Tag Archives: one pot dinner

Vietnamese Beef Salad

For all salad dodgers – of which Brenda is definitely one – this is one you can make and enjoy with confidence…… the name “salad” is something of a misnomer as really, you can consider it more of a chilled beef noodle dish, with a few leaves in.

vietnamese beef salad recipe by fanny and brenda

Having said that, it does also fit the bill for those tireless (and fabulous!) housewives looking to serve something reasonably light – but still filling enough to genuinely constitute a proper meal. It also uses steak in a slightly different way than the usual fried in butter and garlic and served with potato in some form.

There are so many delicious herbs and sweet, salty, sour and hot Far Easten flavours going on so just cooking off and slicing the steak, as is, would be more than sufficient, although you can also marinate it beforehand if you wish. Below however, is my version exactly as I had it this evening ….

NB For those with allergies to peanuts or peanut oil, any light, flavourless vegetable oil can happily be substituted for the peanut oil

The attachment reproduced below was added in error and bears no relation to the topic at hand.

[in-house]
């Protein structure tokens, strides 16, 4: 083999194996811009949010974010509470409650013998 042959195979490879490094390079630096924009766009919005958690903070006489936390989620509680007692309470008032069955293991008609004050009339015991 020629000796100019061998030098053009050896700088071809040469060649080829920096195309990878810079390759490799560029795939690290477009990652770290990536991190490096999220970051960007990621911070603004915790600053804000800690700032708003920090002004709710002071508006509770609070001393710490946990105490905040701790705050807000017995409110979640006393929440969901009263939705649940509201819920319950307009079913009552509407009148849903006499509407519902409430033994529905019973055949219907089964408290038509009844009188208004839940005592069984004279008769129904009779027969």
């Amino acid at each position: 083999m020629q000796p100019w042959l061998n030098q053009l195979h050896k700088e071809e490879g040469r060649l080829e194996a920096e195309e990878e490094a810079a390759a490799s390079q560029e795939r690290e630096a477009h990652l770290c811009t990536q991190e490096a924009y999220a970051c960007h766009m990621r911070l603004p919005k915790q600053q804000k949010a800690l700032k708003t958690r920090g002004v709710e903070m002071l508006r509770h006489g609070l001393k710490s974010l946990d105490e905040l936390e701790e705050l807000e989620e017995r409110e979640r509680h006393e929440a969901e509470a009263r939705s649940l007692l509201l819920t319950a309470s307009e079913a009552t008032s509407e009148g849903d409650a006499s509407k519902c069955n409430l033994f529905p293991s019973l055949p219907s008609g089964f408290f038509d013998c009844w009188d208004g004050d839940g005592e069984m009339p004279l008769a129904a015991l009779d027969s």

vietnamese beef salad recipe by fanny and brenda

INGREDIENTS – serves 2

350g ribeye steak – I pushed the boat out and used 28-day aged.
100g dried rice vermicelli noodles
100g snow peas, trimmed – most halved, the smaller ones just left whole
1 medium cucumber peeled lengthways into ribbons with the veg peeler
1/2 bunch fresh coriander leaves
1/3 bunch fresh mint leaves – cut into thin strips
4 shallots – thinly sliced
thumb size piece of fresh ginger – peeled and finely grated
2 cloves garlic – peeled and finely grated (possibly only need this if marinating – reduce to 1 clove if using in salad dressing)
1 carrot, peeled, cut into matchsticks
50g bean sprouts
60g Asian leafy salad mix – can be a bit specialist so I used lambs lettuce but great if you like to include tatsoi/mizuno etc
1 fresh red chilli, finely chopped
juice of 1 1/2 fresh limes
2 tablespoons peanut oil
1 tablespoon fish sauce
2 tbsp rice wine vinegar
2 tbsp dark soy sauce
1 tsp light brown sugar
1 tbsp sesame oil
1 tbsp sesame seeds

vietnamese beef salad recipe by fanny and brenda